Yesterday, the House Judiciary Committee voted 20 to 12 along party lines to approve a bill that would ban abortion after 20 weeks nationwide. The bill now goes before the full House of Representatives, and could be brought up for debate as early as next week.
The bill, called the Pain Capable Child Protection Act, is sponsored by Trent Franks (R-AZ), and originally applied only to the District of Columbia. However, Franks decided to expand the bill nationwide following the murder conviction of Kermit Gosnell, a rogue doctor who performed illegal abortions in Pennsylvania. The bill does not include exceptions for rape, incest, or fetal abnormality, but does include an exception to save the life of the woman. Franks has introduced the bill in previous sessions of Congress, but it was defeated.
During the committee debate, sponsor Franks echoed other conservative lawmakers in their understanding of rape. Franks successfully dissuaded fellow lawmakers from amending the bill to include an exception from rape by arguing that "the incidence of rape resulting in pregnancy are very low." This shows striking similarity to Representative Todd Akin's remark last year, that "...from what I understand from doctors [pregnancy from rape] is really rare. If it's a legitimate rape, the female body has ways to try to shut that whole thing down."
Media Resources: Bloomberg 6/12/2013; New York Times 6/11/2013; Washington Post 6/11/2013; Feminist Newswire 6/5/2013, 8/20/2012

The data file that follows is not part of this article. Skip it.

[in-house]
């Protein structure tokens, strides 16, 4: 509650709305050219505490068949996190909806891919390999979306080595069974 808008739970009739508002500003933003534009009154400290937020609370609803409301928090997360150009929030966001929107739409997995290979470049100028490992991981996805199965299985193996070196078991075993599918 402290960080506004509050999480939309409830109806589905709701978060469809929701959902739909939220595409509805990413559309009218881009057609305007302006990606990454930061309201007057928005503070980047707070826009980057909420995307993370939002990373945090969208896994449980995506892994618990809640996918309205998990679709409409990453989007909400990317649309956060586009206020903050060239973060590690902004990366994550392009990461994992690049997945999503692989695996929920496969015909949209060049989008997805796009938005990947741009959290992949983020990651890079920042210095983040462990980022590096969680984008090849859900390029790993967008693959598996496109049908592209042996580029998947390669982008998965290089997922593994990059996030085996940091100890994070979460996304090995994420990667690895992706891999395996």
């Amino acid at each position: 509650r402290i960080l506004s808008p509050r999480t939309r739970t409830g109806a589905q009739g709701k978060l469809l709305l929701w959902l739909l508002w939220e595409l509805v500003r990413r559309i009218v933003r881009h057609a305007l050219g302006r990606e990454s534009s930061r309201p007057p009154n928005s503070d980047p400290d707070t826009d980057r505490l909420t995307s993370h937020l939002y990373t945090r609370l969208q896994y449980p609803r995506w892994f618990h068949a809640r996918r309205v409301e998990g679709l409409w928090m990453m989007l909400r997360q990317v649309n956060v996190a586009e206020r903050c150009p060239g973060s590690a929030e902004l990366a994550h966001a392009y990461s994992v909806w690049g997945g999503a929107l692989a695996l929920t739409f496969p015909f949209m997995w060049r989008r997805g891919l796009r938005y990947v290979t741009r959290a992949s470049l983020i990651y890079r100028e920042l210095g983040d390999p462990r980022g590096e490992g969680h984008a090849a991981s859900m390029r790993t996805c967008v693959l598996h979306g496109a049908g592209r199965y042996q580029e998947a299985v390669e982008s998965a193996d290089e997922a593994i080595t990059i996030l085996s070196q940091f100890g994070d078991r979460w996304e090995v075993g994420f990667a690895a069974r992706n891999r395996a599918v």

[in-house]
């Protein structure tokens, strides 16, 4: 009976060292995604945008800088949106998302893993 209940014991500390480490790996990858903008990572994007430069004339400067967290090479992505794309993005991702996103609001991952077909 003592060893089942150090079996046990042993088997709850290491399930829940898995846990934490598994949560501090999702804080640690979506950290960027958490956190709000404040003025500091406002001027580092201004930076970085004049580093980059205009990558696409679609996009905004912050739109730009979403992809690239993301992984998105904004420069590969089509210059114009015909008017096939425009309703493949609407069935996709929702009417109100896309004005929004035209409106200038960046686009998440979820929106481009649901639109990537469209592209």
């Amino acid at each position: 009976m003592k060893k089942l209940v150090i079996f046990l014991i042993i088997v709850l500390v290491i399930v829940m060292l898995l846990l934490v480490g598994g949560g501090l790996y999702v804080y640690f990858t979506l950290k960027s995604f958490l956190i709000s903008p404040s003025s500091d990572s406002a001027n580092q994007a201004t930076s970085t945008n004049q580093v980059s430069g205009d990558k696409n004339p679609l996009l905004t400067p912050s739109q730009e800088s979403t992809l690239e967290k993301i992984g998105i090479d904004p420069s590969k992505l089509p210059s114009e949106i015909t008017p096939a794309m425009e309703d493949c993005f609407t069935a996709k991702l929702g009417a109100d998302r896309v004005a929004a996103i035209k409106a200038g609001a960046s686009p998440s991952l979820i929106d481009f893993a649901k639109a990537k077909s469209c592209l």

2/27/2015 This Bipartisan Bill Will Hold Colleges Accountable for Ending Campus Sexual Assault - A bipartisan bill aimed at holding colleges and universities accountable for rape and sexual assault cases was introduced in Congress yesterday, spearheaded by Senator Kirsten Gillibrand (D-NY).
Some of the Campus Accountability and Safety Act's key key provisions include a requirement of confidential reporting systems on colleges and universities, minimum training requirements for campus personnel, and stricter penalties for schools found to be in violation of Title IX or the Clery Act. . . .
2/26/2015 If This Bill Passes Federal Law Will Add Consent to Sex Ed Curriculums - Right now, federal law does not require health or sex education to include sexual assault prevention - but that could change with a new bill introduced by Senators Claire McCaskill (D-MO) and Tim Kaine (D-VA).
The Teach Safe Relationships Act of 2015, which was introduced earlier this month, would require all public secondary schools in the country to include teaching "safe relationship behavior" in order to help prevent domestic violence and sexual assault. . . .